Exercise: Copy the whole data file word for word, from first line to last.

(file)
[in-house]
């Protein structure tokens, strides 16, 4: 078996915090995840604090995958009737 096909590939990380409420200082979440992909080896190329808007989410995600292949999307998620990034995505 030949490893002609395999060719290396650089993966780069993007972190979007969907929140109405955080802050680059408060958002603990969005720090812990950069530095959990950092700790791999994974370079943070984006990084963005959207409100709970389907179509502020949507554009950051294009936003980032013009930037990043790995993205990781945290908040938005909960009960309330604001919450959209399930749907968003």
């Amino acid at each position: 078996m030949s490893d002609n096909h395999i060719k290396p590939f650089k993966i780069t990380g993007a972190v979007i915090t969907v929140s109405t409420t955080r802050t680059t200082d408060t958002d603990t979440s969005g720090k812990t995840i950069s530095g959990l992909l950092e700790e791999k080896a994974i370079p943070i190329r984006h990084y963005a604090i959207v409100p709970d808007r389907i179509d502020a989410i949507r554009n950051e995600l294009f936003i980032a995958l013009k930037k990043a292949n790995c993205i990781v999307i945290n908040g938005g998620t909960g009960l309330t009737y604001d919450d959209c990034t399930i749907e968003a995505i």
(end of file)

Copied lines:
[in-house]
């Protein structure tokens, strides 16, 4: 078996915090995840604090995958009737 096909590939990380409420200082979440992909080896190329808007989410995600292949999307998620990034995505 030949490893002609395999060719290396650089993966780069993007972190979007969907929140109405955080802050680059408060958002603990969005720090812990950069530095959990950092700790791999994974370079943070984006990084963005959207409100709970389907179509502020949507554009950051294009936003980032013009930037990043790995993205990781945290908040938005909960009960309330604001919450959209399930749907968003």
């Amino acid at each position: 078996m030949s490893d002609n096909h395999i060719k290396p590939f650089k993966i780069t990380g993007a972190v979007i915090t969907v929140s109405t409420t955080r802050t680059t200082d408060t958002d603990t979440s969005g720090k812990t995840i950069s530095g959990l992909l950092e700790e791999k080896a994974i370079p943070i190329r984006h990084y963005a604090i959207v409100p709970d808007r389907i179509d502020a989410i949507r554009n950051e995600l294009f936003i980032a995958l013009k930037k990043a292949n790995c993205i990781v999307i945290n908040g938005g998620t909960g009960l309330t009737y604001d919450d959209c990034t399930i749907e968003a995505i």